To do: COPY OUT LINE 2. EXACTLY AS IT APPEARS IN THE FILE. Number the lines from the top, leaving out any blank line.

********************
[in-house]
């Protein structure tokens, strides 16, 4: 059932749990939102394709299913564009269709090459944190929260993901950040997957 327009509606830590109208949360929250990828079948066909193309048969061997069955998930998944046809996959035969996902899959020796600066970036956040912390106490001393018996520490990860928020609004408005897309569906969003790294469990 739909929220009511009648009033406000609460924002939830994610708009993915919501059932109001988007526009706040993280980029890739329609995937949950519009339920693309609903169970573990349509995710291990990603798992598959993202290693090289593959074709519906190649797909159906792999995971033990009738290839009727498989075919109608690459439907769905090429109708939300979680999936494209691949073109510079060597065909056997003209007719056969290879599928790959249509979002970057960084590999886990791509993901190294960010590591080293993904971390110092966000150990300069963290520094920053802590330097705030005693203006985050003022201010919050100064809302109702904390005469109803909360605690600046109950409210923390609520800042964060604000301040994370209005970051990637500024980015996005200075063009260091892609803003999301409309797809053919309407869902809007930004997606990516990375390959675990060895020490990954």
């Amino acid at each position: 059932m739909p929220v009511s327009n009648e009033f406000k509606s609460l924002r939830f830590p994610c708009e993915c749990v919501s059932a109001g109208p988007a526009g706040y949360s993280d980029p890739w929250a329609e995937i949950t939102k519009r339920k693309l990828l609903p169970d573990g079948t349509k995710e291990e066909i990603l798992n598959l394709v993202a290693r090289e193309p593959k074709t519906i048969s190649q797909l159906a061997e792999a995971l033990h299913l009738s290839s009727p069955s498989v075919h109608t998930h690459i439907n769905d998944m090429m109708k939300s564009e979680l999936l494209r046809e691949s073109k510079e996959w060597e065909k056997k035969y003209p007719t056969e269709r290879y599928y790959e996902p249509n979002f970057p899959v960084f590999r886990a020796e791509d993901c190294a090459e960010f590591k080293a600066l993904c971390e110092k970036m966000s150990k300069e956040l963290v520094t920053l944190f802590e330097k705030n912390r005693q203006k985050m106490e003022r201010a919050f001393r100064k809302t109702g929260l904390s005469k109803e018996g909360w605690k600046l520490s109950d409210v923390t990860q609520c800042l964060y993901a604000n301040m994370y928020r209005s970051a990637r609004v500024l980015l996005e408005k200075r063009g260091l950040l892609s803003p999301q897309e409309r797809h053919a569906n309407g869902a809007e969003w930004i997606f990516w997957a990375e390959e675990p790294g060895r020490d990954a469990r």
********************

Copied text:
């Protein structure tokens, strides 16, 4: 059932749990939102394709299913564009269709090459944190929260993901950040997957 327009509606830590109208949360929250990828079948066909193309048969061997069955998930998944046809996959035969996902899959020796600066970036956040912390106490001393018996520490990860928020609004408005897309569906969003790294469990 739909929220009511009648009033406000609460924002939830994610708009993915919501059932109001988007526009706040993280980029890739329609995937949950519009339920693309609903169970573990349509995710291990990603798992598959993202290693090289593959074709519906190649797909159906792999995971033990009738290839009727498989075919109608690459439907769905090429109708939300979680999936494209691949073109510079060597065909056997003209007719056969290879599928790959249509979002970057960084590999886990791509993901190294960010590591080293993904971390110092966000150990300069963290520094920053802590330097705030005693203006985050003022201010919050100064809302109702904390005469109803909360605690600046109950409210923390609520800042964060604000301040994370209005970051990637500024980015996005200075063009260091892609803003999301409309797809053919309407869902809007930004997606990516990375390959675990060895020490990954």